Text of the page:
Producer and composer Josh Grant mixes hip-hop, electronic, house, and funk elements for kaleidoscopic results.
I hate answering the phone. The abrasive sound of my phone ringing makes my heart beat out of my chest and I immediately think that the worst case scenario has happened because why else would somebody call me in the Year of our Lord 2019?
Why’d You Even Call, a recent release by Toronto producer and composer Josh Grant who mixes hip-hop, electronic, house, and funk elements for kaleidoscopic results, centres on phone calls and the unease they can bring. Throughout the album, we repeatedly hear the long anxious tones of a ringing telephone until, finally, at the end of the record, someone leaves a message: it’s from a young person, or perhaps Grant has morphed the voice to sound childish, who absolutely rips Grant apart. It’s a brutal take down (“your music is wack, you don’t even got the juice, your breath stinks…stupid beats…play something else,” the voice taunts) but the specificity of these disses makes for a hilarious moment.
The anxiety that’s tied to the phone is heard right from the start of the album care of “Overture,” a menacing piece of music that wouldn’t sound out of place in a horror movie. Later, the clicking beat of “When You” sounds like fingers tapping in nervous anticipation. But despite that, Grant, overall, conjures a chill atmosphere on Why’d You Even Call. From its name alone, “NAH” emits a casual attitude and its soundscape emphasizes it. Grant employs soft and silky tones as his backdrop as plump bass notes and a sharp buzzy synth melody eventually strut by. “Drop,” the funkiest track on the record, also has a swagger, with Grant’s playful beats moving cooly and with contagious confidence.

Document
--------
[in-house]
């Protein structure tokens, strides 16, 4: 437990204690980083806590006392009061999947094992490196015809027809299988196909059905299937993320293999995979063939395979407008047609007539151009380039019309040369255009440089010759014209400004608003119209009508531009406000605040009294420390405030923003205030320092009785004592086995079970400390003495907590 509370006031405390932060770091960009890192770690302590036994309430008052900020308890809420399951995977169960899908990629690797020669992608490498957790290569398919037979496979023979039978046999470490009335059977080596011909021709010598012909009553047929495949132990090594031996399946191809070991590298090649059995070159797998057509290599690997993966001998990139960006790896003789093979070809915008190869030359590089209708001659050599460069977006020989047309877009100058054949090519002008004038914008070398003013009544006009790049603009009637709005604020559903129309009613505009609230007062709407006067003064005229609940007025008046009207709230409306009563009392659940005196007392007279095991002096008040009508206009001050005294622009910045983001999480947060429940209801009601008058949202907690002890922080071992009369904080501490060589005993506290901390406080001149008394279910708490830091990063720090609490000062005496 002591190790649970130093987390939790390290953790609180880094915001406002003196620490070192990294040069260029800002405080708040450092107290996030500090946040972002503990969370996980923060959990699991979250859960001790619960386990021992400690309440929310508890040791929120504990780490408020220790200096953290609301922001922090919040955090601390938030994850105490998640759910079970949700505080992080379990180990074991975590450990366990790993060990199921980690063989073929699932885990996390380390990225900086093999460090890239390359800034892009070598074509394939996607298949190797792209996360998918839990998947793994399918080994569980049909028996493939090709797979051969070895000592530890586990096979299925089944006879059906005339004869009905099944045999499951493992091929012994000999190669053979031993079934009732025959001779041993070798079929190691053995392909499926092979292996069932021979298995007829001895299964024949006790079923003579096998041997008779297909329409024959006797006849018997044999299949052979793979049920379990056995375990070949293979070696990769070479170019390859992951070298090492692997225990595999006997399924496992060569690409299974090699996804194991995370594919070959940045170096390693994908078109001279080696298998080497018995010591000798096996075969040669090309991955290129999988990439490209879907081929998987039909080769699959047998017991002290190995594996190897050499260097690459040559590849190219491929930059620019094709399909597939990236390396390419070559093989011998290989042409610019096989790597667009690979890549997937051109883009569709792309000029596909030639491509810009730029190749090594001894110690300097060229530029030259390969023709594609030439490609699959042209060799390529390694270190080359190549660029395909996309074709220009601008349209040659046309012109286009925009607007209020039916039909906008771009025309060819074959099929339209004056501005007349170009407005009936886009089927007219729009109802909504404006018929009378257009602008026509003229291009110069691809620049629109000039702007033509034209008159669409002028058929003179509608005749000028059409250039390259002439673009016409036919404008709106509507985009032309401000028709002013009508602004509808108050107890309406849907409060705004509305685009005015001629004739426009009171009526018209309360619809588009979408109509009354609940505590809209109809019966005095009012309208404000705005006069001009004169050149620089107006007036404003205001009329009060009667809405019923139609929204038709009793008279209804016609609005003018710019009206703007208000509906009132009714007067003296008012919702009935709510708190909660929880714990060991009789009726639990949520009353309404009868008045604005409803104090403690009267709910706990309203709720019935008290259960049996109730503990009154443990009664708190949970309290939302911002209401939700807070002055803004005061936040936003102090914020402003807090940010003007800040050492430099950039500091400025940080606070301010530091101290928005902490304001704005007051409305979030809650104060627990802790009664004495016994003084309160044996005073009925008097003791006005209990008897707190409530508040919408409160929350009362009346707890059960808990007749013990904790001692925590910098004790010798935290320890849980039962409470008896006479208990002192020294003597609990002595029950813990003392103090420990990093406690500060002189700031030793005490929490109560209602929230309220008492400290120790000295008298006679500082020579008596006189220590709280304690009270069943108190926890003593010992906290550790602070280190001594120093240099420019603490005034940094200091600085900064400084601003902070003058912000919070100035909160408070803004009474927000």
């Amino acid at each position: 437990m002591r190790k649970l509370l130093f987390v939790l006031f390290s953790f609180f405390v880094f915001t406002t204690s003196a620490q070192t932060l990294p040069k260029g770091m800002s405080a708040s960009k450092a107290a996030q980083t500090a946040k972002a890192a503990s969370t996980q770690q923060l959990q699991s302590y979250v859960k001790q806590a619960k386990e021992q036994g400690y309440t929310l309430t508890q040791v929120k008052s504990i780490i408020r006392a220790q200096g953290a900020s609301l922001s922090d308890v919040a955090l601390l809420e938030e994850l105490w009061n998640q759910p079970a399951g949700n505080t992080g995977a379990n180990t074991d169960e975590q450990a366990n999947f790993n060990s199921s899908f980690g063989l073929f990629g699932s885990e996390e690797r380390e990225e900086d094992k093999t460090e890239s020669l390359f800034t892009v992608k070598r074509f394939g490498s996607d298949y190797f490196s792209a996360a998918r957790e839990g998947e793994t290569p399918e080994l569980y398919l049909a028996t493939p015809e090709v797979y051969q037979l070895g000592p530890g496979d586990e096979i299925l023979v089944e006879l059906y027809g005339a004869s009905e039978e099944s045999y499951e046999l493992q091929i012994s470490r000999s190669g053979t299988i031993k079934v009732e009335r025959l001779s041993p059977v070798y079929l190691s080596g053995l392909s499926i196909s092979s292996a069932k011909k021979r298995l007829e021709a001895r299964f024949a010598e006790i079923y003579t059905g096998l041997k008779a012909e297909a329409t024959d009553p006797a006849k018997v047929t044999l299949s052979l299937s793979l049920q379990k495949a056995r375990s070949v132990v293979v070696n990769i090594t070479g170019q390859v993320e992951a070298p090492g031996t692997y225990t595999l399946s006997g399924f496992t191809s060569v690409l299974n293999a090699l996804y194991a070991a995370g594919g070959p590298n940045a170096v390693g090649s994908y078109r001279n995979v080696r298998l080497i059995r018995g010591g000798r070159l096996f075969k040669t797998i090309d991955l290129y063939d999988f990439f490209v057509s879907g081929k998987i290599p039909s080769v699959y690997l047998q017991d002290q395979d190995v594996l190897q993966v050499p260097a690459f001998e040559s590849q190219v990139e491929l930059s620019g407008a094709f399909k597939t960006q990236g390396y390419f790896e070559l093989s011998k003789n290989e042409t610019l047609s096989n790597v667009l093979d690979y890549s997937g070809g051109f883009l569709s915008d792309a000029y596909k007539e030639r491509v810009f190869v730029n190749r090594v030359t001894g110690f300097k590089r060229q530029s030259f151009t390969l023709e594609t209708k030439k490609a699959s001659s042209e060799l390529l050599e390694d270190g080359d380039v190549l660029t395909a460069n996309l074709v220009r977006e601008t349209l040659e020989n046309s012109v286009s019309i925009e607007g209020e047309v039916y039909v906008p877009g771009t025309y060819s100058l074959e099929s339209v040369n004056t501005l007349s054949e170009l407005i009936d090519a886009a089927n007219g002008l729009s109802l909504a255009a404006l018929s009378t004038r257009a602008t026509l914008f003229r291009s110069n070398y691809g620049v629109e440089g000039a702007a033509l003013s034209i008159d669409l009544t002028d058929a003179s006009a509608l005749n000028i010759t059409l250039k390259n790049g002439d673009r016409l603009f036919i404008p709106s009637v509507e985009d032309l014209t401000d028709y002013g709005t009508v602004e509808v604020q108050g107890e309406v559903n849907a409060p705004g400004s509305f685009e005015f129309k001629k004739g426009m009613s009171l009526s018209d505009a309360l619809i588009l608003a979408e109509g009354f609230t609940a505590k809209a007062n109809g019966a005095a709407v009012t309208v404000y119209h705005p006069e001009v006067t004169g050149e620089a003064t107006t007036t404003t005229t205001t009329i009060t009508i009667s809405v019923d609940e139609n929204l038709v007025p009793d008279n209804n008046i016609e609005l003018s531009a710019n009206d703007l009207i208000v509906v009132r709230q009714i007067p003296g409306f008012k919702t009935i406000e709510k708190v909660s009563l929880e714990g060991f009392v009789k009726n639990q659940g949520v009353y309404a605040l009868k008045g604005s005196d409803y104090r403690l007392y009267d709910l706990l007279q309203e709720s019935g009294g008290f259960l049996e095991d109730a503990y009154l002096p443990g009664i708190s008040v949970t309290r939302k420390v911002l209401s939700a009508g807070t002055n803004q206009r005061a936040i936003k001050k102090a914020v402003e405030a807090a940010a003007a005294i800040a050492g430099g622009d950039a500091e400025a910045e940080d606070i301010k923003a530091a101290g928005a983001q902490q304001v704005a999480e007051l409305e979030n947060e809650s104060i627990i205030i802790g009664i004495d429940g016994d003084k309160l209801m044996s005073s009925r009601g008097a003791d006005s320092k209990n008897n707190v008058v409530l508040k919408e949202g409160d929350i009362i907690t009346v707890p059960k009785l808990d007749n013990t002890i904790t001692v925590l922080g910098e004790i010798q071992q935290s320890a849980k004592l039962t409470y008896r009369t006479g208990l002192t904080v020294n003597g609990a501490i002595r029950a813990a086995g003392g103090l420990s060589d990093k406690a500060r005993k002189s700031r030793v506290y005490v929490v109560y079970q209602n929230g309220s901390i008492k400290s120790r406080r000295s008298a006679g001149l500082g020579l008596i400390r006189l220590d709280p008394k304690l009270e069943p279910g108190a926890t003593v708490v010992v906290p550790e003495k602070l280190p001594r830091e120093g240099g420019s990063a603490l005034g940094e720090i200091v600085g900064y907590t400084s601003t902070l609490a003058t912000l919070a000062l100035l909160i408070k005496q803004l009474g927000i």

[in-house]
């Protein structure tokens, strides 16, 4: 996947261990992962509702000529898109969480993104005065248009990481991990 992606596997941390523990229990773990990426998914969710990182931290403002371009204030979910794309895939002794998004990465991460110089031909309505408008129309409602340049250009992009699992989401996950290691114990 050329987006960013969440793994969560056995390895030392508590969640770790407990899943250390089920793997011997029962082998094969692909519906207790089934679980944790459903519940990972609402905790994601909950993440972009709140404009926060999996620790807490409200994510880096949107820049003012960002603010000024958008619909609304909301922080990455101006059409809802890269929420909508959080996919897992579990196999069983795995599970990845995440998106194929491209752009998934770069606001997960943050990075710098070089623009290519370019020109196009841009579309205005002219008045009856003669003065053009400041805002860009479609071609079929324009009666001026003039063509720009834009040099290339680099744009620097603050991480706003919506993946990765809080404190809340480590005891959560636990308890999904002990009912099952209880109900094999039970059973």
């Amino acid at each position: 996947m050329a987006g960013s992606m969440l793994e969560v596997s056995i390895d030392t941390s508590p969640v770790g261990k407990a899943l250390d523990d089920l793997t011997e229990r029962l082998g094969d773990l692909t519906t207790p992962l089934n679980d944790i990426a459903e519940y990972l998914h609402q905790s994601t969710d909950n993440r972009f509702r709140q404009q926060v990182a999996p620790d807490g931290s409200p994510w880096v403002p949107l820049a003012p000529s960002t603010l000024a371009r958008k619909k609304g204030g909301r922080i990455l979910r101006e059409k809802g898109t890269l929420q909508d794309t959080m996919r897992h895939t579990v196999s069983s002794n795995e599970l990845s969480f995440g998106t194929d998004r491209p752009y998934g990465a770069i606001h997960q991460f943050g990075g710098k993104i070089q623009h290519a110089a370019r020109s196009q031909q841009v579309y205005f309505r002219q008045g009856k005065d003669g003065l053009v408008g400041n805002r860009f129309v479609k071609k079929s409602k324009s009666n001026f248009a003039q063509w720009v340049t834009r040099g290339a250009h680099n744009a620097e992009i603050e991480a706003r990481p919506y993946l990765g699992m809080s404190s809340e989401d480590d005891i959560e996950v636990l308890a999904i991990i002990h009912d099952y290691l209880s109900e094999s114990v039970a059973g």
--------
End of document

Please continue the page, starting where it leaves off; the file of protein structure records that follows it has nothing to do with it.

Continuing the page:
As of late, my most frequent caller is a stern robotic voice telling me that a warrant has been made for my arrest and advising me to contact a lawyer. But a scammy robot isn’t as bad as somebody calling to point out my flaws like in Grant’s case. Nevertheless, I’d like to think that with these dynamic and fun instrumentals, Grant is telling us that we should meet life’s anxieties and nervous moments with a little more lightheartedness; that there’s still a chance that something good is on the other end of a ringing phone. So pick up.